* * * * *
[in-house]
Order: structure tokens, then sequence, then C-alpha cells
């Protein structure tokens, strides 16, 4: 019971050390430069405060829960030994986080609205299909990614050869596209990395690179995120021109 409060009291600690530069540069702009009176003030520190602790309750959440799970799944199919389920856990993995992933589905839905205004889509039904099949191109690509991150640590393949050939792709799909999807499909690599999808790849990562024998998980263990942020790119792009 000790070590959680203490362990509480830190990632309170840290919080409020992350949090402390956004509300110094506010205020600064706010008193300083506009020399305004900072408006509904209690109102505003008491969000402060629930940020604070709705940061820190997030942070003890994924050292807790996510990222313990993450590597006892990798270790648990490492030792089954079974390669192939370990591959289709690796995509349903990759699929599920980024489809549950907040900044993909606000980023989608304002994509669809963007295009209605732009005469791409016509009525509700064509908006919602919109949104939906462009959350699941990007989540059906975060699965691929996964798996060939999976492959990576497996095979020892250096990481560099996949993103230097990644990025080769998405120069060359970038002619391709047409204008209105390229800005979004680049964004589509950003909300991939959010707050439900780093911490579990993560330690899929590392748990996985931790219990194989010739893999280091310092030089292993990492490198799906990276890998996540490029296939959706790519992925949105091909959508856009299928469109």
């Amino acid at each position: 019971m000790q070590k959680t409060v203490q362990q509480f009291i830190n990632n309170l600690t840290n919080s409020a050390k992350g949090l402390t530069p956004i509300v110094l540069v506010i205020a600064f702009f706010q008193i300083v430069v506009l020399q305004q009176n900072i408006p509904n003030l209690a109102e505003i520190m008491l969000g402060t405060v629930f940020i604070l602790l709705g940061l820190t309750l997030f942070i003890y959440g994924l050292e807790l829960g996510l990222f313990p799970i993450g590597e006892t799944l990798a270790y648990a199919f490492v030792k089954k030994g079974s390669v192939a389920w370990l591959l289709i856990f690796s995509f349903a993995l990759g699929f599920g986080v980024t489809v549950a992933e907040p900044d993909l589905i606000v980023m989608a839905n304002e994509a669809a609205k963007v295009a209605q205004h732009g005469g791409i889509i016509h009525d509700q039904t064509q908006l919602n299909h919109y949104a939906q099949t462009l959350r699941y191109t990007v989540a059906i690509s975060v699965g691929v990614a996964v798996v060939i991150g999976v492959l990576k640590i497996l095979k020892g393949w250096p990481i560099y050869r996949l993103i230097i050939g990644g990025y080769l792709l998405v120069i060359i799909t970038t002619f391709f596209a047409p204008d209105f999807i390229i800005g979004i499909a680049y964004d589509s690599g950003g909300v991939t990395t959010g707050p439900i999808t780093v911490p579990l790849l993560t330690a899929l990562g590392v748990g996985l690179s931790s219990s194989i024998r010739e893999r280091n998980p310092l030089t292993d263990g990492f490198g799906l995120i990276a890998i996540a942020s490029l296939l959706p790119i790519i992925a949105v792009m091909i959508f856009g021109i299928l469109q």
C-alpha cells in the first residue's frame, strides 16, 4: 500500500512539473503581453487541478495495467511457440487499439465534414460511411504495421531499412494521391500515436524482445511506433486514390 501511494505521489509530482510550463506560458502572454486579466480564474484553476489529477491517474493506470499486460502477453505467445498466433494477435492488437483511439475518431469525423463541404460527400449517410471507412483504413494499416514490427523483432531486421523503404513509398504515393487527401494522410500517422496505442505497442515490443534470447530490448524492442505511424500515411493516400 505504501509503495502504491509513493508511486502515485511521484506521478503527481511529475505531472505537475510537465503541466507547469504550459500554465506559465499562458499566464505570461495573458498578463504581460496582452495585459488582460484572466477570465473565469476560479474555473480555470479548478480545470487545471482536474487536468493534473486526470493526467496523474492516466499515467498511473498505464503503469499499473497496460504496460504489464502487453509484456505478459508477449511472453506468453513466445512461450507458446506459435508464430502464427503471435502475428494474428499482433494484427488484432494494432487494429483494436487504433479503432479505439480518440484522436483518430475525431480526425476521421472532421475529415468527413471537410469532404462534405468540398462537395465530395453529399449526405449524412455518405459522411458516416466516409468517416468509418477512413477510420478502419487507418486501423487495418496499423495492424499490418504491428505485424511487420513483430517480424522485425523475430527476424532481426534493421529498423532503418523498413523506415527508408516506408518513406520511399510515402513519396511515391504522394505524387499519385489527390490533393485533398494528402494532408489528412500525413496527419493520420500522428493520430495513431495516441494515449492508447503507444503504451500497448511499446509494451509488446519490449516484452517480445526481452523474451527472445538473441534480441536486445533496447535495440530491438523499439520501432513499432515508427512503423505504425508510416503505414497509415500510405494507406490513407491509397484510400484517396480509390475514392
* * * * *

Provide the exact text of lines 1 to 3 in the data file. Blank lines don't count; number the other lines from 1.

[in-house]
Order: structure tokens, then sequence, then C-alpha cells
């Protein structure tokens, strides 16, 4: 019971050390430069405060829960030994986080609205299909990614050869596209990395690179995120021109 409060009291600690530069540069702009009176003030520190602790309750959440799970799944199919389920856990993995992933589905839905205004889509039904099949191109690509991150640590393949050939792709799909999807499909690599999808790849990562024998998980263990942020790119792009 000790070590959680203490362990509480830190990632309170840290919080409020992350949090402390956004509300110094506010205020600064706010008193300083506009020399305004900072408006509904209690109102505003008491969000402060629930940020604070709705940061820190997030942070003890994924050292807790996510990222313990993450590597006892990798270790648990490492030792089954079974390669192939370990591959289709690796995509349903990759699929599920980024489809549950907040900044993909606000980023989608304002994509669809963007295009209605732009005469791409016509009525509700064509908006919602919109949104939906462009959350699941990007989540059906975060699965691929996964798996060939999976492959990576497996095979020892250096990481560099996949993103230097990644990025080769998405120069060359970038002619391709047409204008209105390229800005979004680049964004589509950003909300991939959010707050439900780093911490579990993560330690899929590392748990996985931790219990194989010739893999280091310092030089292993990492490198799906990276890998996540490029296939959706790519992925949105091909959508856009299928469109």